The Corner

Europe’s Falling Birthrate

Mona, as a general matter I tend not to worry too much about falling birthrates (as a species we tend to do better with a bit of elbow room), so I may well be biased, but I can see no more evidence to suggest that this supposedly ’suicidal’ decline reveals a lost elan vital (to use your term) than there is to support the sometimes-heard notion that today’s smaller European families are a consequence of all those continentals having been left too miserable by the ebbing of religious belief to bother to reproduce.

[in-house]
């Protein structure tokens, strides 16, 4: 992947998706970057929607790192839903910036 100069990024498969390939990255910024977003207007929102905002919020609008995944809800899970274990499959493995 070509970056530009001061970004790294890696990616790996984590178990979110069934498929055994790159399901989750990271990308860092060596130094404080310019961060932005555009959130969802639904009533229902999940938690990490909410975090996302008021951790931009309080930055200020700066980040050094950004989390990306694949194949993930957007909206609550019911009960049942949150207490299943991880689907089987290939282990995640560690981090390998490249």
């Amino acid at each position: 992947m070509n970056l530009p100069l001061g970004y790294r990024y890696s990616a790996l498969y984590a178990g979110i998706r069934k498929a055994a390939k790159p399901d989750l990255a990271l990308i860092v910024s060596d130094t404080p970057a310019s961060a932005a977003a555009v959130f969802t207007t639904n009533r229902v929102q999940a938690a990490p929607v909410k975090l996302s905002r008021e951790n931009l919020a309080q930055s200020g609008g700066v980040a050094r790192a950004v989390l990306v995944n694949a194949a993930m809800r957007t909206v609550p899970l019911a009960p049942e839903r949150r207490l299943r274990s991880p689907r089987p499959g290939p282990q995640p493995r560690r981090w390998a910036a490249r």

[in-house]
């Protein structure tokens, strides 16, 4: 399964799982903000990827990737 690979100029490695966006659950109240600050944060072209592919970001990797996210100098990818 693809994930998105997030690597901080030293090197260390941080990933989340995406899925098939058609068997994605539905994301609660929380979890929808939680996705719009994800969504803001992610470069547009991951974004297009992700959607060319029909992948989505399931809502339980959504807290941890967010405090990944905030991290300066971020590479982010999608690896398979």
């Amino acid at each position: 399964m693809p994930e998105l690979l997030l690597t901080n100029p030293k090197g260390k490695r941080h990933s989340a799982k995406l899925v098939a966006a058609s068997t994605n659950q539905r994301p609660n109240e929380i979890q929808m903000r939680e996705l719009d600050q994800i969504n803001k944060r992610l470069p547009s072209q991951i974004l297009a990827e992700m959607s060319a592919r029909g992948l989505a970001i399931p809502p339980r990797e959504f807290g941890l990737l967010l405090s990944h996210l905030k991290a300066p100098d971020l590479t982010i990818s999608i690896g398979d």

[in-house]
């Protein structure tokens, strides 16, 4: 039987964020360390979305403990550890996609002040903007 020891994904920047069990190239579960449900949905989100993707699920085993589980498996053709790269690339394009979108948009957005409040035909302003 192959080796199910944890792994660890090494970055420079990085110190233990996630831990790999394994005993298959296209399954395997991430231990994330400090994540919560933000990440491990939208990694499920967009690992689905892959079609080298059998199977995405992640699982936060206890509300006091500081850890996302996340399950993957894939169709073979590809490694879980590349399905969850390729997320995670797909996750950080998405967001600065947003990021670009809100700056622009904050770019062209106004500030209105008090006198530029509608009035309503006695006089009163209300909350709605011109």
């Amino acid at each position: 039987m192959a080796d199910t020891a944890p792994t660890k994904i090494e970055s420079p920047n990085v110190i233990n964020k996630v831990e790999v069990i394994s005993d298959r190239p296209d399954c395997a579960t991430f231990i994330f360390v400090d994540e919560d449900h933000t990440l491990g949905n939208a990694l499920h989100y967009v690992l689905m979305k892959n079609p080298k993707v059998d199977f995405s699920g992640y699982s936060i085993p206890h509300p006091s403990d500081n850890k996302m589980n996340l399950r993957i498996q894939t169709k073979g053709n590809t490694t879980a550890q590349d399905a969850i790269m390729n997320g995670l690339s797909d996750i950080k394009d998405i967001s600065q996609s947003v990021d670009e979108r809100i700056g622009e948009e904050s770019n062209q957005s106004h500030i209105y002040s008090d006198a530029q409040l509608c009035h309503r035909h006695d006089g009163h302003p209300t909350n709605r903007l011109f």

Put very generally, lower birthrates (a worldwide phenomenon, incidentally) are a reflection of the benefits of modernity, of healthier (more children live to adulthood) and richer (children are less likely to be seen as an essential source of income or provision for old age) societies with a greater range of opportunities for women outside the home. For those who do want to see an increase in the birth rate, however, the most effective approach (as the Scandinavians have discovered) seems to be the provision of well subsidized, easily accessible, daycare and a legal right to lengthy periods of paid maternity leave: Galt’s Gulch, not so much.

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